Dr. Steven Wilson served as editor for this manuscript.
Psychological Reactance and Persuasive Health Communication: A Test and Extension of the Intertwined Model
Article first published online: 21 MAR 2007
Human Communication Research
Volume 33, Issue 2, pages 241–269, April 2007
How to Cite
Rains, S. A. and Turner, M. M. (2007), Psychological Reactance and Persuasive Health Communication: A Test and Extension of the Intertwined Model. Human Communication Research, 33: 241–269. doi: 10.1111/j.1468-2958.2007.00298.x
- Issue published online: 21 MAR 2007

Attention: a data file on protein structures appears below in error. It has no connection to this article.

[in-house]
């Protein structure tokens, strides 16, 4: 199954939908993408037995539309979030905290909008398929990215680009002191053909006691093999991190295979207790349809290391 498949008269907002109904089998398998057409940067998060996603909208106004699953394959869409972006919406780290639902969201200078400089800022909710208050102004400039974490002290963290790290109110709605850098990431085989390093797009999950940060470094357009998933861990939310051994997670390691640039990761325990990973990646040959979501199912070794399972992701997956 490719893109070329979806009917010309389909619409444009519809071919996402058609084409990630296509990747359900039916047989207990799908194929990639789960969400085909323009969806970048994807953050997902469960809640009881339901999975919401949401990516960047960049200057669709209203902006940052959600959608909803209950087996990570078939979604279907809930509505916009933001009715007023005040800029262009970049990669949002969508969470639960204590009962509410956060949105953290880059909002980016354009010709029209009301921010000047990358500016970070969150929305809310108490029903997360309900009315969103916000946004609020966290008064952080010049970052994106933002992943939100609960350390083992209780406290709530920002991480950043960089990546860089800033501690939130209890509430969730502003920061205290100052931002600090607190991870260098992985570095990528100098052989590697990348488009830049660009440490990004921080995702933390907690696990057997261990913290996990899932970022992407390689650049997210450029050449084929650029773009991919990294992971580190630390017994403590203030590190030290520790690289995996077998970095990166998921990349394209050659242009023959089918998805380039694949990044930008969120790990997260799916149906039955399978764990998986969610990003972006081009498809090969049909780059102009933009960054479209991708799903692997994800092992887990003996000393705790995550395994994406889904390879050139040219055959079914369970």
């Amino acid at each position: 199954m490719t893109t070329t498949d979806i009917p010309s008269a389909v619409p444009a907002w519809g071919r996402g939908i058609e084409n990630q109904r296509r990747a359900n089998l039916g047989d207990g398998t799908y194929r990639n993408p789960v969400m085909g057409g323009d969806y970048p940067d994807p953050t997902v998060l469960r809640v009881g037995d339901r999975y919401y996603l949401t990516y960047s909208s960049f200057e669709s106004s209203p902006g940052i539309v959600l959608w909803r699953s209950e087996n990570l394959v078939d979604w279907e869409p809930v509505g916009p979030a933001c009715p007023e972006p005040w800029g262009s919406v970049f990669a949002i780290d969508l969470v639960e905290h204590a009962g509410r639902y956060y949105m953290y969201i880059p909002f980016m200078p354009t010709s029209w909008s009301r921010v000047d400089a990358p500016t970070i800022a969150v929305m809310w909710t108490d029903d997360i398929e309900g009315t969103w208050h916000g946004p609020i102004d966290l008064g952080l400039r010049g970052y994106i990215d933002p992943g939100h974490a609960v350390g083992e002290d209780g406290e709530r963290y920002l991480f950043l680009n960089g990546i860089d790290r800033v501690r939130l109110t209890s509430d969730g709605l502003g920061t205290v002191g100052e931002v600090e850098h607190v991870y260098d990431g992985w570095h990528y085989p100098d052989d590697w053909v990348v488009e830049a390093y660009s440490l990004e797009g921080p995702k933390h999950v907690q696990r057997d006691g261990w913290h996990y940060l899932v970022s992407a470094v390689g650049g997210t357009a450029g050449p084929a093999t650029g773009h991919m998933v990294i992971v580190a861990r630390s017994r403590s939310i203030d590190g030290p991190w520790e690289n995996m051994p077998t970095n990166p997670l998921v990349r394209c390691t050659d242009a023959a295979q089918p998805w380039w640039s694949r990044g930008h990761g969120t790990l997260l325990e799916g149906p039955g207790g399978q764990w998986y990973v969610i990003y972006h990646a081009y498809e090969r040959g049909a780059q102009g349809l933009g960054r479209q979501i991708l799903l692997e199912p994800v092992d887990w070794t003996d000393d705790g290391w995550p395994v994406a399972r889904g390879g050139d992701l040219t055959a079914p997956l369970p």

- Article first published online: 21 MAR 2007
This manuscript reports 2 experiments that were conducted to test and extend the work of J. P. Dillard and L. Shen (2005) examining the cognitive and affective processes involved in psychological reactance. In particular, the studies reported here (a) examined the best-fitting model of reactance processes and (b) tested 3 factors that may affect reactance including argument quality, severity of the consequences associated with the message topic, and magnitude of the request made in the message. The results showed that the intertwined cognitive–affective model was the best-fitting model of reactance processes. Magnitude of the request was the only variable that affected reactance. The implications of these findings for research on reactance and persuasive health campaigns are discussed.